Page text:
FIGURE 2
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Figure 2 Post hoc analyses of multiple comparisons between the insomnia and non-insomnia group on demographic data, sociopsychological factors, and mood status, *Significance after Bonferroni correction.

Table 2 shows the multiple binary logistic regression results of insomnia. Significant factors were found on education level (high school or below) (OR = 2.685, p = 0.042), staff type (doctor) (OR = 0.437, p = 0.007), current working department (isolation unit) (OR = 1.708, p = 0.038), worry about being infected (OR = 2.299, p < 0.001), perceived psychological support from news or social media regarding COVID-19 (not helpful) (OR = 2.095, p = 0.001), and uncertainty regarding effective disease control (very strong) (OR = 3.297, p = 0.013).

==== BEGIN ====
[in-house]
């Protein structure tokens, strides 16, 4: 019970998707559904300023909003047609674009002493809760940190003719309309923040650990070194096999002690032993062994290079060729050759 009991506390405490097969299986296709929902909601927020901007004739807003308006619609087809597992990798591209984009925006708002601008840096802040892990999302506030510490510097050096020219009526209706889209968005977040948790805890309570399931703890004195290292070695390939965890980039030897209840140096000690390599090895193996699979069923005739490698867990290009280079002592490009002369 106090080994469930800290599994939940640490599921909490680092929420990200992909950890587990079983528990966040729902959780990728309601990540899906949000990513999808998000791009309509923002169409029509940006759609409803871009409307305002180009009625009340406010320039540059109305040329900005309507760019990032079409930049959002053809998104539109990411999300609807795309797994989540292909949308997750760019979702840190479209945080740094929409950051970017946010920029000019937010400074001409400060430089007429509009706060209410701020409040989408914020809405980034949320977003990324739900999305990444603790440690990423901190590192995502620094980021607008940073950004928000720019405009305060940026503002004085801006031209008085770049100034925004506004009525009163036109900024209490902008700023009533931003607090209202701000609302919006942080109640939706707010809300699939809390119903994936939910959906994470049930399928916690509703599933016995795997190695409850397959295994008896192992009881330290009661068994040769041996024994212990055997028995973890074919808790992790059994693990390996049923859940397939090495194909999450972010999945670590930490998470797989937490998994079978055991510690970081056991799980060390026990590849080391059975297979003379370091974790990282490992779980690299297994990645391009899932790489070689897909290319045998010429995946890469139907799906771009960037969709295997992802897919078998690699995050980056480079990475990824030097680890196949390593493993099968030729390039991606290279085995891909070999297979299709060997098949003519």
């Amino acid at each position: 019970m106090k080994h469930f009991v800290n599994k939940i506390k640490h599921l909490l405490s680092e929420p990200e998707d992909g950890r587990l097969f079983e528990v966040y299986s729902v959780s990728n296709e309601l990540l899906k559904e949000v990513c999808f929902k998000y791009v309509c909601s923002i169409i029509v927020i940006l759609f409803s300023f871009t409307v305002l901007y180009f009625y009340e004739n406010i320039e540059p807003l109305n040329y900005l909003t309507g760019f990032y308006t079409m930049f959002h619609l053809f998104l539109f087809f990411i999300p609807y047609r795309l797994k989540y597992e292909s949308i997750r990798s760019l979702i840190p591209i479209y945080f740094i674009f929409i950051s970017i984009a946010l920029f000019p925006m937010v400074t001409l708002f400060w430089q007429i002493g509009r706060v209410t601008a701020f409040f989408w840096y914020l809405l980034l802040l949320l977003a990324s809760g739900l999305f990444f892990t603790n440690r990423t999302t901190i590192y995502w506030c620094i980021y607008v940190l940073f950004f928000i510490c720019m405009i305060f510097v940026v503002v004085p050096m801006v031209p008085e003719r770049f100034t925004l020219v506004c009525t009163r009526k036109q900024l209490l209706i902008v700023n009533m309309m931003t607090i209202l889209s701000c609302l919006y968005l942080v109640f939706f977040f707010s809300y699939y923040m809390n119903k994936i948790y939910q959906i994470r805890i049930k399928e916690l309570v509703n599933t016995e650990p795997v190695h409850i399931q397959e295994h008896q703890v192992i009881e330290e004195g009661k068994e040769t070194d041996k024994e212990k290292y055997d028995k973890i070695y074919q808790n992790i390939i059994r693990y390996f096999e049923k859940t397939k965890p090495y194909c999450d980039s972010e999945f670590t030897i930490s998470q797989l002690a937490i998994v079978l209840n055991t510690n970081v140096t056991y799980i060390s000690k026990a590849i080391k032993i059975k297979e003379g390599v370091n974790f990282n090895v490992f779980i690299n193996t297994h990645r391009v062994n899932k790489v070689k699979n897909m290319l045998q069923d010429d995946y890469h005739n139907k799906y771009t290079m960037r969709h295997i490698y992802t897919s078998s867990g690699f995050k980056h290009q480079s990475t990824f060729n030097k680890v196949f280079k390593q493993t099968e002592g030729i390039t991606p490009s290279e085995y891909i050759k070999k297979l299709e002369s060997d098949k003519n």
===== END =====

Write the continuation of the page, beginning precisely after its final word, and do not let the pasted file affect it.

TABLE 2
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Table 2 Multiple binary logistic regression analysis of insomnia-related factors.

Discussion

As far as we know, this is the first study concerning insomnia symptoms among medical staff during the COVID-19 outbreak. Our study found that 36.1% of medical staff suffered from insomnia among the 1,563 participants. The insomnia group had more psychological problems related to the COVID-19 outbreak. We found that low educational level, an environment of isolation, worry about being infected by COVID-19, perceived unhelpfulness of psychological support from the news or social media regarding the COVID-19 outbreak, and extreme uncertainty regarding effective disease control of the COVID-19 outbreak were all risk factors for insomnia, while the staff type of doctor was a protective factor.